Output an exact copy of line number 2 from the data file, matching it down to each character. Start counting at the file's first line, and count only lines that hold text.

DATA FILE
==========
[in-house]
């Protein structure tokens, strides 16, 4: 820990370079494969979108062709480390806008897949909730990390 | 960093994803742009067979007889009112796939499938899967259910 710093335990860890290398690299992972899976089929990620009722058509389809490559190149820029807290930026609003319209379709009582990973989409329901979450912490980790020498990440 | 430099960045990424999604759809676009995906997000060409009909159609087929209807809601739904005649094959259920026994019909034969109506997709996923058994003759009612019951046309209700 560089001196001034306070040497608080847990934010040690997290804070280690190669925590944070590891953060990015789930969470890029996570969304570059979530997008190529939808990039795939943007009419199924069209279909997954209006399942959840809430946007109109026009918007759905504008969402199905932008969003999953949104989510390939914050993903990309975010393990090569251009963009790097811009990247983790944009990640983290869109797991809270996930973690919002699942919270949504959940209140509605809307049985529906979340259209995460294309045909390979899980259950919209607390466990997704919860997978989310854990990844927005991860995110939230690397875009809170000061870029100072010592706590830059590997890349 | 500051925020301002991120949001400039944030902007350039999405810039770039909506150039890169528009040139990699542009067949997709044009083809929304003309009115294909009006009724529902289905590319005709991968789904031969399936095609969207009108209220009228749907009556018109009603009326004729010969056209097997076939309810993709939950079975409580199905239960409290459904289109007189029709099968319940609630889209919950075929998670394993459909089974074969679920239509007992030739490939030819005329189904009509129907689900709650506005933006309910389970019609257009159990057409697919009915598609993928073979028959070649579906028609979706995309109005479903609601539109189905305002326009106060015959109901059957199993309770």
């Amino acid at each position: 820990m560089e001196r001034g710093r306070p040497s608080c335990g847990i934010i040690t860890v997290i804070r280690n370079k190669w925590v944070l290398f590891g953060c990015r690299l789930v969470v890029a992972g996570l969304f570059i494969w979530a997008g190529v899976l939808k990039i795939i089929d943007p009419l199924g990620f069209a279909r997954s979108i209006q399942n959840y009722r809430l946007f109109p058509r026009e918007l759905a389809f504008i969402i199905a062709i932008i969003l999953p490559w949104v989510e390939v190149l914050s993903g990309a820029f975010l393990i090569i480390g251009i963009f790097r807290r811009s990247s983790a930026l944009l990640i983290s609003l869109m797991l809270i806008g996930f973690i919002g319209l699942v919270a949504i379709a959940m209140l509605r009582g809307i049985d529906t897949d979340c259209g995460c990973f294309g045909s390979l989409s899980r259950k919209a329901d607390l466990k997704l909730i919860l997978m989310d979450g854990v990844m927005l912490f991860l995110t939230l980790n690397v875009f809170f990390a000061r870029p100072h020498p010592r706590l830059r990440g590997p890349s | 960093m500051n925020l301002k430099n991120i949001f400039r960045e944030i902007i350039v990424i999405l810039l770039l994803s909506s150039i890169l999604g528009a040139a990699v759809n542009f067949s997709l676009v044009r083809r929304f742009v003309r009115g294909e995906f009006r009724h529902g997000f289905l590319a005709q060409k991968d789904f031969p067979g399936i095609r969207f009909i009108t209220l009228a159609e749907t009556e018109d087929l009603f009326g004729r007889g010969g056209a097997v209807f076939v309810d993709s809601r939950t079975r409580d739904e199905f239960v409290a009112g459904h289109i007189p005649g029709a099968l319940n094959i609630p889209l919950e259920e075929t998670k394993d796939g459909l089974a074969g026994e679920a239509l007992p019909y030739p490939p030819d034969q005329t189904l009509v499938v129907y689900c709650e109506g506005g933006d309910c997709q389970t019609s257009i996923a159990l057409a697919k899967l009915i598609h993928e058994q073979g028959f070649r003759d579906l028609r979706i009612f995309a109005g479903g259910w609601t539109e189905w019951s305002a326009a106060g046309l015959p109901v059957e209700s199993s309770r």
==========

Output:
């Protein structure tokens, strides 16, 4: 820990370079494969979108062709480390806008897949909730990390 | 960093994803742009067979007889009112796939499938899967259910 710093335990860890290398690299992972899976089929990620009722058509389809490559190149820029807290930026609003319209379709009582990973989409329901979450912490980790020498990440 | 430099960045990424999604759809676009995906997000060409009909159609087929209807809601739904005649094959259920026994019909034969109506997709996923058994003759009612019951046309209700 560089001196001034306070040497608080847990934010040690997290804070280690190669925590944070590891953060990015789930969470890029996570969304570059979530997008190529939808990039795939943007009419199924069209279909997954209006399942959840809430946007109109026009918007759905504008969402199905932008969003999953949104989510390939914050993903990309975010393990090569251009963009790097811009990247983790944009990640983290869109797991809270996930973690919002699942919270949504959940209140509605809307049985529906979340259209995460294309045909390979899980259950919209607390466990997704919860997978989310854990990844927005991860995110939230690397875009809170000061870029100072010592706590830059590997890349 | 500051925020301002991120949001400039944030902007350039999405810039770039909506150039890169528009040139990699542009067949997709044009083809929304003309009115294909009006009724529902289905590319005709991968789904031969399936095609969207009108209220009228749907009556018109009603009326004729010969056209097997076939309810993709939950079975409580199905239960409290459904289109007189029709099968319940609630889209919950075929998670394993459909089974074969679920239509007992030739490939030819005329189904009509129907689900709650506005933006309910389970019609257009159990057409697919009915598609993928073979028959070649579906028609979706995309109005479903609601539109189905305002326009106060015959109901059957199993309770």